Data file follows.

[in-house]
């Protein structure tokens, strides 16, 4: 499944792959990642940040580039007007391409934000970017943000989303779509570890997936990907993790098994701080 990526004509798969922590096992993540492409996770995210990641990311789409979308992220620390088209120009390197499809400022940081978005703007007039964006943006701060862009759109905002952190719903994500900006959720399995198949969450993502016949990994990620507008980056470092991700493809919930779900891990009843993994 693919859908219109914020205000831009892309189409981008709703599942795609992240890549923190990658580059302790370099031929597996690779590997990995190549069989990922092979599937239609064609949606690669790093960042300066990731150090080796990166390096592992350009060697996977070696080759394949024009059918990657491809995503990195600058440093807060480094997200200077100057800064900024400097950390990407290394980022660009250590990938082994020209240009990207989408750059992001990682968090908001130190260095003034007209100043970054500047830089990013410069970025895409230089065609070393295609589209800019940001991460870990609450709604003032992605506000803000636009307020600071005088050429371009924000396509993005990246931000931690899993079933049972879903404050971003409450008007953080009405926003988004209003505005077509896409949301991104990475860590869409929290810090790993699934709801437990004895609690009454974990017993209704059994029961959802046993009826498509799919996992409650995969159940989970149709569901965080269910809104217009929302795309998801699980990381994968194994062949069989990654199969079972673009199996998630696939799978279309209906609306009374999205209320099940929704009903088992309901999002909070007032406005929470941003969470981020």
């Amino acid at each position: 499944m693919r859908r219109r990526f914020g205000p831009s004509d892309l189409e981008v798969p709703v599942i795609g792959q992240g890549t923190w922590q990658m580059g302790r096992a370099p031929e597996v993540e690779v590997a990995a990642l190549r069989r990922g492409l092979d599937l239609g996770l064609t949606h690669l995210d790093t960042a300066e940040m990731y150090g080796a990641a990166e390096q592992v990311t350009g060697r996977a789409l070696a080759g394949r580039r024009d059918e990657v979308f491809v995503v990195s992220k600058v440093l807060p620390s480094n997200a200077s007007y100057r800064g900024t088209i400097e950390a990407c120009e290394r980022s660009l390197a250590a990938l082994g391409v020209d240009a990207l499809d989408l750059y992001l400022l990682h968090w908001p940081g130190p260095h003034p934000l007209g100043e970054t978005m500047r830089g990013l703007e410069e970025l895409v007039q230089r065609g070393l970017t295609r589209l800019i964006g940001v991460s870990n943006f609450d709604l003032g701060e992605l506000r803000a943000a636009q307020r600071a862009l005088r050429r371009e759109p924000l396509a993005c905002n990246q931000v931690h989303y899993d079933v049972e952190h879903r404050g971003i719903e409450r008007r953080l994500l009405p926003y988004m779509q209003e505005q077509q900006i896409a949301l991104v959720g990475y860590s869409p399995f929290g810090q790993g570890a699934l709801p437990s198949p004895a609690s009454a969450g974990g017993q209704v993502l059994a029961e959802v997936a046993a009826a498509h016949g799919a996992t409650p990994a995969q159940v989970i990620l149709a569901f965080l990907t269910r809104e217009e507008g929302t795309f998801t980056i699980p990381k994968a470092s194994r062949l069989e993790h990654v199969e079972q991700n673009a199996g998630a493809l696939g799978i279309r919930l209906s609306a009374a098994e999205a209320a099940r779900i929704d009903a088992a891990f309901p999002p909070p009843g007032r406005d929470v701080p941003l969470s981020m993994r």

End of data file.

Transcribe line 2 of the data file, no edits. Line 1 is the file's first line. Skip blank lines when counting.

């Protein structure tokens, strides 16, 4: 499944792959990642940040580039007007391409934000970017943000989303779509570890997936990907993790098994701080 990526004509798969922590096992993540492409996770995210990641990311789409979308992220620390088209120009390197499809400022940081978005703007007039964006943006701060862009759109905002952190719903994500900006959720399995198949969450993502016949990994990620507008980056470092991700493809919930779900891990009843993994 693919859908219109914020205000831009892309189409981008709703599942795609992240890549923190990658580059302790370099031929597996690779590997990995190549069989990922092979599937239609064609949606690669790093960042300066990731150090080796990166390096592992350009060697996977070696080759394949024009059918990657491809995503990195600058440093807060480094997200200077100057800064900024400097950390990407290394980022660009250590990938082994020209240009990207989408750059992001990682968090908001130190260095003034007209100043970054500047830089990013410069970025895409230089065609070393295609589209800019940001991460870990609450709604003032992605506000803000636009307020600071005088050429371009924000396509993005990246931000931690899993079933049972879903404050971003409450008007953080009405926003988004209003505005077509896409949301991104990475860590869409929290810090790993699934709801437990004895609690009454974990017993209704059994029961959802046993009826498509799919996992409650995969159940989970149709569901965080269910809104217009929302795309998801699980990381994968194994062949069989990654199969079972673009199996998630696939799978279309209906609306009374999205209320099940929704009903088992309901999002909070007032406005929470941003969470981020």